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Good answer, thanks. <img src="/images/icons/smile.gif" /> I detected no ranting, just passion, and I will NEVER get on anyone's case for passion about space.<br /><br />I especially like the 'firmament as a whole' perspective. Seemingly this device will not be able to provide the experiences needed to look at things that way. Although the narratives provided do talk about the relationship of stars to their neighbors, I am sure there is no substitute for years of experience.<br /><br />Back in the day, I was in the first freshman class at my college to use calculators - the previous year's students were taught slide rules. This strikes me as a similar transition. <div class="Discussion_UserSignature"> </div>
 
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green_meklar

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While the century is only six years old at the moment, I must agree that that is quite the device! I wonder what optical zoom capabilities it has. <div class="Discussion_UserSignature"> <p>________________</p><p>Repent! Repent! The technological singularity is coming!</p> </div>
 
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spacester

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Optical zoom . . . NONE!<br /><br />That's one of the mind-blowing things: it's a thing that you look at the stars with but it has no optics to speak of. No one is used to thinking in terms of such a thing.<br /><br />Optics? We don't need no stinking optics! <img src="/images/icons/laugh.gif" /> (J/K)<br /> <div class="Discussion_UserSignature"> </div>
 
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MeteorWayne

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I still have a slide rule, but it's a trophy piece.<br />When in doubt I use a calculator or my Intel brain in here <img src="/images/icons/smile.gif" /> <div class="Discussion_UserSignature"> <p><font color="#000080"><em><font color="#000000">But the Krell forgot one thing John. Monsters. Monsters from the Id.</font></em> </font></p><p><font color="#000080">I really, really, really, really miss the "first unread post" function</font><font color="#000080"> </font></p> </div>
 
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green_meklar

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<blockquote><font class="small">In reply to:</font><hr /><p>Optical zoom . . . NONE! <br /><br />That's one of the mind-blowing things: it's a thing that you look at the stars with but it has no optics to speak of. No one is used to thinking in terms of such a thing.<p><hr /></p></p></blockquote><br />Well then I hope its resolution is good enough to do some digital zooming without messing up the image... <div class="Discussion_UserSignature"> <p>________________</p><p>Repent! Repent! The technological singularity is coming!</p> </div>
 
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tfwthom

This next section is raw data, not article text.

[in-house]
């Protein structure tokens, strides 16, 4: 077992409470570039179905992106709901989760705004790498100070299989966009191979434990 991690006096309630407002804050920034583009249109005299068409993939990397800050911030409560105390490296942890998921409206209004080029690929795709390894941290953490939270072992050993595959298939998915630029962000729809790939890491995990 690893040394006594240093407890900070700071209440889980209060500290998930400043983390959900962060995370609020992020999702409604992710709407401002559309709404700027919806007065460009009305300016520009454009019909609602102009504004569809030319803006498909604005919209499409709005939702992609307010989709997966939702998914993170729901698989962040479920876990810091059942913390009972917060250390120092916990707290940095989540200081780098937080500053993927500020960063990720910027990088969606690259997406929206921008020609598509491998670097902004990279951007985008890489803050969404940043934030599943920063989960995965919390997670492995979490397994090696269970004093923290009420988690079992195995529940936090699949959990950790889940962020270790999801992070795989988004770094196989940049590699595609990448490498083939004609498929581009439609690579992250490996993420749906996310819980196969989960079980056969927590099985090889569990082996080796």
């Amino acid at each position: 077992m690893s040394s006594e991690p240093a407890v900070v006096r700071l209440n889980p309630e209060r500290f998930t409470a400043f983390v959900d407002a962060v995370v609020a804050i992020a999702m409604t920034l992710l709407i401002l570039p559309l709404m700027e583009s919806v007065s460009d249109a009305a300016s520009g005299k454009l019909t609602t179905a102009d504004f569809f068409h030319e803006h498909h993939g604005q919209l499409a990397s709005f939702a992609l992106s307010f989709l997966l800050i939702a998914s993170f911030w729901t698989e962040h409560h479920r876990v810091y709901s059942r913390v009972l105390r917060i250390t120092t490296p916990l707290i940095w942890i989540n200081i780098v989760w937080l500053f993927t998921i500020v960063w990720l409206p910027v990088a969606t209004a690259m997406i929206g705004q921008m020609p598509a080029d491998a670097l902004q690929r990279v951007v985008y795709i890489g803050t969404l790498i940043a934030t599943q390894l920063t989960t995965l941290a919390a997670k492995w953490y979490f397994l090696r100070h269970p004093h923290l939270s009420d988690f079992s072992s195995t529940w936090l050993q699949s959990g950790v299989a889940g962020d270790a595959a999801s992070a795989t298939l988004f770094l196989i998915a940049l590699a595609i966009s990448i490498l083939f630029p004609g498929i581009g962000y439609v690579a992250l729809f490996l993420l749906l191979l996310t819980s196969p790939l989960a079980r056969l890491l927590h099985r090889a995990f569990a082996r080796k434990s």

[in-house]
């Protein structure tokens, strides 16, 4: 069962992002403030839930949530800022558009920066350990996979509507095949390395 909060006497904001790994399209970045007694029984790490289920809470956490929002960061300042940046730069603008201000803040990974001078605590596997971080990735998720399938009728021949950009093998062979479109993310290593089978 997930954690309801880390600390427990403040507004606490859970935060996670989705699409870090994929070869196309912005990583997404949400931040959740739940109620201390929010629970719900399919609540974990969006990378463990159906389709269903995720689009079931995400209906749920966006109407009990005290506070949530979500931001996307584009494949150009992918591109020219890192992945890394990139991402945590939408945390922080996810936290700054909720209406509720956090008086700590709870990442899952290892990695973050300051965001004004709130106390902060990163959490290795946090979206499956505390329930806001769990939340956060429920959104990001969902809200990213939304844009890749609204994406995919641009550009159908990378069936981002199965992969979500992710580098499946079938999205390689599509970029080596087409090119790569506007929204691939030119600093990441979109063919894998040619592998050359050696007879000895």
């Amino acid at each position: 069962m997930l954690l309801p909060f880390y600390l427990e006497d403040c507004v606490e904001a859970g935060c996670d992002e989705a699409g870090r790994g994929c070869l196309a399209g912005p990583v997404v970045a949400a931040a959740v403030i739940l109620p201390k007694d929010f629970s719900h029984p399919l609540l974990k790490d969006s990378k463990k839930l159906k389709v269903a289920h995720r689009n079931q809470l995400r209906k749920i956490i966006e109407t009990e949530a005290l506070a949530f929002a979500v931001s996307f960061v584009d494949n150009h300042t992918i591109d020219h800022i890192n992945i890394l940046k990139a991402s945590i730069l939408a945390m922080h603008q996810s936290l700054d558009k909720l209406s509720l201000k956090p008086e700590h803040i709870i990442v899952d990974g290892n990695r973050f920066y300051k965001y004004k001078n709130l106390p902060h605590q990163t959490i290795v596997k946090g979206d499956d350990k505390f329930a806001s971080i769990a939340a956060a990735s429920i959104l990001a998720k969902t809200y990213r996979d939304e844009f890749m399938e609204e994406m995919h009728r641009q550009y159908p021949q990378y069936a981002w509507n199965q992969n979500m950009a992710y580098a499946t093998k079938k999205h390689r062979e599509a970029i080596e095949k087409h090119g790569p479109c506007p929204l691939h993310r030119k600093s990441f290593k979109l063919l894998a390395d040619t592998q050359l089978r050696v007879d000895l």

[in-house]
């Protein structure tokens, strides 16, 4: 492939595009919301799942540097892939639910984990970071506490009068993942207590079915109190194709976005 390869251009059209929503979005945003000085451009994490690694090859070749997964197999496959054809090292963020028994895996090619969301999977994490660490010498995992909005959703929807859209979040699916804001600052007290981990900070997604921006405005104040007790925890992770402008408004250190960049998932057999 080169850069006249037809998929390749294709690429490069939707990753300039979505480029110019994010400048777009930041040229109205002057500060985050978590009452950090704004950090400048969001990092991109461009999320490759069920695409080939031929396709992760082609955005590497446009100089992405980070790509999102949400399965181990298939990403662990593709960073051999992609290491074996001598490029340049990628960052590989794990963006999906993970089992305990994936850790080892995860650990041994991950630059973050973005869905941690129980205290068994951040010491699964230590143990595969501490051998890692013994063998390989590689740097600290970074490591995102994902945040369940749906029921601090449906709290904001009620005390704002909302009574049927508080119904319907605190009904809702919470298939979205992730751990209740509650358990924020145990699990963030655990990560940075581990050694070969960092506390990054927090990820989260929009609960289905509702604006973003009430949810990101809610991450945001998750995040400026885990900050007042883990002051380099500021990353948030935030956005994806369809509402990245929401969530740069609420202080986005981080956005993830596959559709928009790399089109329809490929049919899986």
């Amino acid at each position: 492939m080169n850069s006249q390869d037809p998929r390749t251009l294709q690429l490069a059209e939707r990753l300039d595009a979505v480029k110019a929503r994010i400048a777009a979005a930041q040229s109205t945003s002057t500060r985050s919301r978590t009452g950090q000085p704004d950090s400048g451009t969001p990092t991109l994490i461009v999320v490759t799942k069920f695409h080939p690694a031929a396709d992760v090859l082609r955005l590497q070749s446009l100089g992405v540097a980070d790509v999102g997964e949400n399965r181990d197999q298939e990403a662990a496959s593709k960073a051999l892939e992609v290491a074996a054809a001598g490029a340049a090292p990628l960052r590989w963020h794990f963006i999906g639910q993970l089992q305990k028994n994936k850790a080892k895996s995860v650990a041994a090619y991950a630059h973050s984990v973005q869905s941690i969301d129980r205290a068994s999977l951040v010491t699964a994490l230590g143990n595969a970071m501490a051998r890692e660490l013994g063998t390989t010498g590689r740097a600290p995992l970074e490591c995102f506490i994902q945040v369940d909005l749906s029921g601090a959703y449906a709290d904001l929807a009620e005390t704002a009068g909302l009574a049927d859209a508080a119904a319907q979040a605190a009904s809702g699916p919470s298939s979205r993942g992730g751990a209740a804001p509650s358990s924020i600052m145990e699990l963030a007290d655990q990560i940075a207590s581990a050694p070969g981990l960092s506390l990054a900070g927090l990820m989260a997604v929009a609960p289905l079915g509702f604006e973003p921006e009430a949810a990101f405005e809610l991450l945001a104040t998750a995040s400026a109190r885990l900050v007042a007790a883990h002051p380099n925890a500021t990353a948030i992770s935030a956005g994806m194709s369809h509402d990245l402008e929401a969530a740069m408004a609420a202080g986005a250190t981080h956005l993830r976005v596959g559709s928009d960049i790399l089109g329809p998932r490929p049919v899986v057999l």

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It's a 0x finder. No zoom of any type, naked eye objects only. The only deep space objects in the database are the Messier objects.<br /><br />Save your money buy a book and some star charts.<br /><br />Nov Sky and Telescope has a review on it. <br /><br />PS it also has a 3 degree error (that's about 6 full Moons) so it can't be used as a finder for a telescope. <div class="Discussion_UserSignature"> <font size="1" color="#3366ff">www.siriuslookers.org</font> </div>
 
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spacester

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I sure hope I haven't given any impression that this device is going to, or that I desire it to, replace telescopes and binoculars.<br /><br />I was under the impression that it would be useful as a star finder, so it is good to know the facts on that. 3 degrees is consistent with my initial observations as I recall.<br /><br />You know, if one stops to think what you would get for $400 in terms of books and charts, you make an excellent point.<br /><br />I'm unclear on the database statement. I was learning about stars, not Messier objects. Horrible viewing conditions and I was learning about Orion's belt. The database no doubt is less than complete <img src="/images/icons/wink.gif" /> but . . .<br /><br />it has a usb port and the firmware can be upgraded easily over the web. <img src="/images/icons/laugh.gif" /> <div class="Discussion_UserSignature"> </div>
 
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toothferry

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The next thing they need to do is add a little telescope looking eyepiece that views into a small LCD monitor which appears to be a dark night sky. <br /><br />It would have the ability to switch eyepieces electronically. An internal memory storage would have images at various resolutions.. including Hubble Quality. You set it up on a tripod outside or in. <br /><br />This would be a godsend to astronomers everywhere.. they could view everything literally everywhere, even during a thunderstorm.. just plug into a little gps antenna on top of the house.. and look at deep sky objects only visible from the southern hemisphere and through the Earth too.. that's the next "telescope" revolution. <img src="/images/icons/wink.gif" />
 
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rfoshaug